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RPE: what and why

Let’s talk RPE!

‘RP-what’? I hear you cry.

RPE is trainerspeak for Rate of Perceived Exertion. Simply put, it’s a measure of how difficult a given exercise felt, on a scale of 1-10. A 1 would be ridiculously easy and a 10 would be a maximal effort.

Since talking with emojis is now a thing, here’s Strength System’s revolutionary RPE scale.


In general you want most of your exercises to be at an RPE 7-8. In other words, you could probably do another 2-3 reps on a given exercise if you really pushed as hard as you could. 

Why is this important?

Well, RPE is a great way to do something called ‘autoregulation’. As human beings, we all have good and bad days. There are days where we feel like we can conquer the world with a blindfold on and standing on one leg. And then there are other days, where simply rolling out of bed in the morning is hard.


We can’t just train on the good days. There will be days where you’re not feeling it, but you still need to get your workout in. 

That’s where autoregulation and RPE come in.

Let’s make it practical: suppose you deadlifted 100 KGs for 5 reps last week, at what felt like an RPE 7. You might now expect to hit 105 KGs for 5 reps this week. But you’ve had a pretty bad day: you slept 5 hours, got stuck in hellish traffic all day, and your dog is sick.

Guess what? You might not have that 105 kg deadlift today. Instead, you might work up to a set of 5 at 90 Kgs at RPE 7 and call it a day.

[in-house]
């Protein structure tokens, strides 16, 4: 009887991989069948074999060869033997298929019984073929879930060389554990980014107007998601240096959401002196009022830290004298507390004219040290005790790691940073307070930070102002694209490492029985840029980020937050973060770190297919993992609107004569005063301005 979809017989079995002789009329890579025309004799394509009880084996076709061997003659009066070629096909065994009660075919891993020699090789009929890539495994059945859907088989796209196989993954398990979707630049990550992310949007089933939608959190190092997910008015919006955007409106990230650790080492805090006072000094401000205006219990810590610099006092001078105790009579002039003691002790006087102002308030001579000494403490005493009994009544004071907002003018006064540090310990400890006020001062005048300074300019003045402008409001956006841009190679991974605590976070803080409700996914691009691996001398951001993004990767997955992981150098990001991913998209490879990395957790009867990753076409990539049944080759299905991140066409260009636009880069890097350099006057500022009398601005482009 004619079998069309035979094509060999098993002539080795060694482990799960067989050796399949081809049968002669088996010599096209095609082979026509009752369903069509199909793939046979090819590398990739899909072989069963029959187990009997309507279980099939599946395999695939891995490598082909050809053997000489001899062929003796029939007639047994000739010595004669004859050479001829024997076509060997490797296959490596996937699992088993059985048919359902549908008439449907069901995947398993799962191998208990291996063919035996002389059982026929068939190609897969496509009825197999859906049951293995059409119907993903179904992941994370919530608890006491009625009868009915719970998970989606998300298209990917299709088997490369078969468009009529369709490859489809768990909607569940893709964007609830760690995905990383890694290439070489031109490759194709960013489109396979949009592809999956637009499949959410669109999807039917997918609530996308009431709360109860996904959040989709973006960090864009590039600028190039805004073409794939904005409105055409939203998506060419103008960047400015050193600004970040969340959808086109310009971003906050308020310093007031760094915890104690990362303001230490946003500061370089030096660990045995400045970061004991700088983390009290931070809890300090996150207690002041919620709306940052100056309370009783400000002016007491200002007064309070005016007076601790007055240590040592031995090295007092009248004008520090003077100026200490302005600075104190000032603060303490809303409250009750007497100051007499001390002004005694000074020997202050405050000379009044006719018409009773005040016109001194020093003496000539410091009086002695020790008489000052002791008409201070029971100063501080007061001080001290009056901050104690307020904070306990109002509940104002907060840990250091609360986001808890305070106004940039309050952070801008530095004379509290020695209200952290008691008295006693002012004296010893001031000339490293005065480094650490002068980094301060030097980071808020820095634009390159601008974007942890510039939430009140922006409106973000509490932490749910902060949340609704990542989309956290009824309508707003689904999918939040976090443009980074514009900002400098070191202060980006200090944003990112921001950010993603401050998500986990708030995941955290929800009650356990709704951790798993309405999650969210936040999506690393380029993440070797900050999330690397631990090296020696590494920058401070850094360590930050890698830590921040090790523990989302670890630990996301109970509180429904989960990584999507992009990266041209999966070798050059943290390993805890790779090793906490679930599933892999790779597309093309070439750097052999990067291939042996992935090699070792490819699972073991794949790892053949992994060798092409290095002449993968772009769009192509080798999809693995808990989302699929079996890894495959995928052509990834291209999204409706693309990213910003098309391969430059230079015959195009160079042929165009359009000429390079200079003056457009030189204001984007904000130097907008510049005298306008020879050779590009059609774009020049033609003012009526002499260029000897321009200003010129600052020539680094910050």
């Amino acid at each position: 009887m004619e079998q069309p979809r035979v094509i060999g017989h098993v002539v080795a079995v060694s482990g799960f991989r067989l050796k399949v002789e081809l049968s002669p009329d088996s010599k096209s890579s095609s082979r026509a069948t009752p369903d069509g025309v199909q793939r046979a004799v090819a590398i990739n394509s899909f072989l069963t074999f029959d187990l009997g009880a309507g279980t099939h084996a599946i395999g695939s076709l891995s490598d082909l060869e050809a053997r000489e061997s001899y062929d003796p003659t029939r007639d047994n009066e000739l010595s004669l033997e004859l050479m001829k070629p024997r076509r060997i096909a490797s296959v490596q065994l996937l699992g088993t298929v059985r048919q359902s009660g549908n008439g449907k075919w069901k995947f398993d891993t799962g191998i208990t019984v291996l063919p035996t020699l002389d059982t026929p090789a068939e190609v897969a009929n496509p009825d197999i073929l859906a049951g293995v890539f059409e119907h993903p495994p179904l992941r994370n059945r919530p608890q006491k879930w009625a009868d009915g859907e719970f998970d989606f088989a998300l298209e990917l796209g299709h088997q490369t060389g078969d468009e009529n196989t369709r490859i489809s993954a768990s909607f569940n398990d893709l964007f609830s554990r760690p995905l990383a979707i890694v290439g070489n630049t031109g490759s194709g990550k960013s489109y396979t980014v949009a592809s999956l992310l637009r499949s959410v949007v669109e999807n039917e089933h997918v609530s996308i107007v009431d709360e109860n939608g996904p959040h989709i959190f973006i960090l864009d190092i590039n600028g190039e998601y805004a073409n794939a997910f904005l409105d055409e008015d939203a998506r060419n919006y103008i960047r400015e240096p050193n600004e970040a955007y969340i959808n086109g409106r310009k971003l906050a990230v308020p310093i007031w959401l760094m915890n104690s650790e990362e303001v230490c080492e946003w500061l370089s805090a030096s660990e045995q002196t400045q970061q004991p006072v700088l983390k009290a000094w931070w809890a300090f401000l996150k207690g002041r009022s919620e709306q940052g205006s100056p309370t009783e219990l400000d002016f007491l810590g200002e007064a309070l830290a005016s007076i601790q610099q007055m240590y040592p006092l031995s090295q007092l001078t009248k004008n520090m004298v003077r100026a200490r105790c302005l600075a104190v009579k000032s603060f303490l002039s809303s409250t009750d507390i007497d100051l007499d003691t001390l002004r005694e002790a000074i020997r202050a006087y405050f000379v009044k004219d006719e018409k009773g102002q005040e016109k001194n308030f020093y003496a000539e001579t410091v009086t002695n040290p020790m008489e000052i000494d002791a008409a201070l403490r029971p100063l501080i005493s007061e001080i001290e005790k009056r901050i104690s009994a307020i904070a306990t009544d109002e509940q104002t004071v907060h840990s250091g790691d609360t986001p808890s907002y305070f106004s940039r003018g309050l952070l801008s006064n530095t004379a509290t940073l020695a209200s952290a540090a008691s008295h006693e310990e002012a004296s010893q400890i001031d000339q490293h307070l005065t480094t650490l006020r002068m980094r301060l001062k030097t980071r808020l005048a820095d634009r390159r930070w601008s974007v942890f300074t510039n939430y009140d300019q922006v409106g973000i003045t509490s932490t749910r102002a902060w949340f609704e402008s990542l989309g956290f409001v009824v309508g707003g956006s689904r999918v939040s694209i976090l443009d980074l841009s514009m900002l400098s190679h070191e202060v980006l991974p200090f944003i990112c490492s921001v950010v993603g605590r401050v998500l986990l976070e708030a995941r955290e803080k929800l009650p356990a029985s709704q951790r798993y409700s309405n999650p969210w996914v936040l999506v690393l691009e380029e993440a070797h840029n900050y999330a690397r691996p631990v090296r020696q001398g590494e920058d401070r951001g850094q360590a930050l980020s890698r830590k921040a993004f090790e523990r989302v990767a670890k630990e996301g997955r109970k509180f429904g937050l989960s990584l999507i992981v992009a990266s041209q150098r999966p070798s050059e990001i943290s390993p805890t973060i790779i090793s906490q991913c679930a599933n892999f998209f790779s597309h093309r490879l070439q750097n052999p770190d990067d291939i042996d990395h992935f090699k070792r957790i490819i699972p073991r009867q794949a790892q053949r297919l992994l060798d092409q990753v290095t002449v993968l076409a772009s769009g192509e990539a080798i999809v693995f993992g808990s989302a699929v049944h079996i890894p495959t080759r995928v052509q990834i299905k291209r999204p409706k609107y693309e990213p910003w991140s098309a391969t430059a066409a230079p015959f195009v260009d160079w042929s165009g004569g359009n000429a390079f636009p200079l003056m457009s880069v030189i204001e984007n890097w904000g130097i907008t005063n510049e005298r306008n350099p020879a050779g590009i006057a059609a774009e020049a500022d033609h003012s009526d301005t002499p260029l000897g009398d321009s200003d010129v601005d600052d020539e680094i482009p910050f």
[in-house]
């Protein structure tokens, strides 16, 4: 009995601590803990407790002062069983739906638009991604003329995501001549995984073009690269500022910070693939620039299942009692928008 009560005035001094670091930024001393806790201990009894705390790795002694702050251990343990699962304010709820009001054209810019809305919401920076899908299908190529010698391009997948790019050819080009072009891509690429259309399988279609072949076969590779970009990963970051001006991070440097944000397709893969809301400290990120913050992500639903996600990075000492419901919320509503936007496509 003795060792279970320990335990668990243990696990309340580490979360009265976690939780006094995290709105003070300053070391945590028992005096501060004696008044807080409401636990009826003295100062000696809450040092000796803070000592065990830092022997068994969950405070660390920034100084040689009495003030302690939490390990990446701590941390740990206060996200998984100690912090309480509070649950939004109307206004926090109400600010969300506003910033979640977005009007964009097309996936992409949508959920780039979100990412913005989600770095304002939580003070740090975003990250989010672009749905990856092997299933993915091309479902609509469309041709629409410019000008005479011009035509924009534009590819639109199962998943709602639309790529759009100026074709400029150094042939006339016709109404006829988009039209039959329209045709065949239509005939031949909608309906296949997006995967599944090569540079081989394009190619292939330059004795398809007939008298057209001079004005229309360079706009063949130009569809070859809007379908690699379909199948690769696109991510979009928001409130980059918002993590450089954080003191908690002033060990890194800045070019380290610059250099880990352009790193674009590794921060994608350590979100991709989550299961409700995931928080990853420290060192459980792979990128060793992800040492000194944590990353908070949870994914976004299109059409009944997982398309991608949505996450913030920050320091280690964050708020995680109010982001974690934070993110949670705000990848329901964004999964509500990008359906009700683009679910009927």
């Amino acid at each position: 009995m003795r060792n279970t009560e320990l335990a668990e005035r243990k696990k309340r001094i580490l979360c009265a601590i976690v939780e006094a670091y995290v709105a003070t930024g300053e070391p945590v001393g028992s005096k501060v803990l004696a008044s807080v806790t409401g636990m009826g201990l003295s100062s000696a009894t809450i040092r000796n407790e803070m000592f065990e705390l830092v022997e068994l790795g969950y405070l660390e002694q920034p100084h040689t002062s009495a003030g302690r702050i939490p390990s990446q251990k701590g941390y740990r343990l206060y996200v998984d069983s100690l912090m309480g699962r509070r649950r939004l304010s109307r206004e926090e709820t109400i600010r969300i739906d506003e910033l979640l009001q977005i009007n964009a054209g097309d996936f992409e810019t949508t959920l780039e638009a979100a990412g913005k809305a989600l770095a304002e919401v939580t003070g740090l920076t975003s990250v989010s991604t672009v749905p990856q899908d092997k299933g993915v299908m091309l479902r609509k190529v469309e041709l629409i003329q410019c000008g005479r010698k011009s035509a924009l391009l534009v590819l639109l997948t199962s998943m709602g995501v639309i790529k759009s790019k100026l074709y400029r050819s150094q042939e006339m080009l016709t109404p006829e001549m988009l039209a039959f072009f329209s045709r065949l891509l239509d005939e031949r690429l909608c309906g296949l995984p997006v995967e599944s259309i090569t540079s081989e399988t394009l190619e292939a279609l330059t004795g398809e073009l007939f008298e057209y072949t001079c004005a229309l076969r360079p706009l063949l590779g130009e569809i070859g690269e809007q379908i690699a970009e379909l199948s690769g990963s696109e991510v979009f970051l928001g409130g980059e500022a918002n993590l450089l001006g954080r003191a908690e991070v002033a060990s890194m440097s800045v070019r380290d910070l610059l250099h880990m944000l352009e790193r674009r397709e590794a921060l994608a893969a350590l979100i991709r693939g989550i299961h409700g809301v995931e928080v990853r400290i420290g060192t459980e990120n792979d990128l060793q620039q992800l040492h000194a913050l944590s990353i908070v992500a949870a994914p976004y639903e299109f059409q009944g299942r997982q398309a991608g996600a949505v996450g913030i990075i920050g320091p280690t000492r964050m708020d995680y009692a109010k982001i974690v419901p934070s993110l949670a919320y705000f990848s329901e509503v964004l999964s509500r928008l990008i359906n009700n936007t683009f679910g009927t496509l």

Congratulations, you just did some autoregulation!

The advantages of an RPE-based approach are pretty clear:

  1. You can account for random, unpredictable stressors in life. Humans aren’t machines, progress isn’t linear, and RPE gives you the flexibility to work with this.

  1. You can make sure that you hit the ‘sweet spot’ for progress. If all your exercises are an RPE 6 or lower, you’re not going to see results. If you only work at RPE 9 or higher, your technique is going to suffer.

  1. It allows you to honestly assess your own effort. This is a skill in itself, and will sharpen over time. Most of us actually overestimate our RPEs and how hard we’re working: it takes several months/years of calculating your own RPE to truly judge it accurately. The more accurately you can assess your own efforts, the more productive your own training is going to be. 

Do say: That squat was an RPE 8, I think I’m good for today. 

Don’t say: That squat was an RPE 10. Let’s go up in weight!

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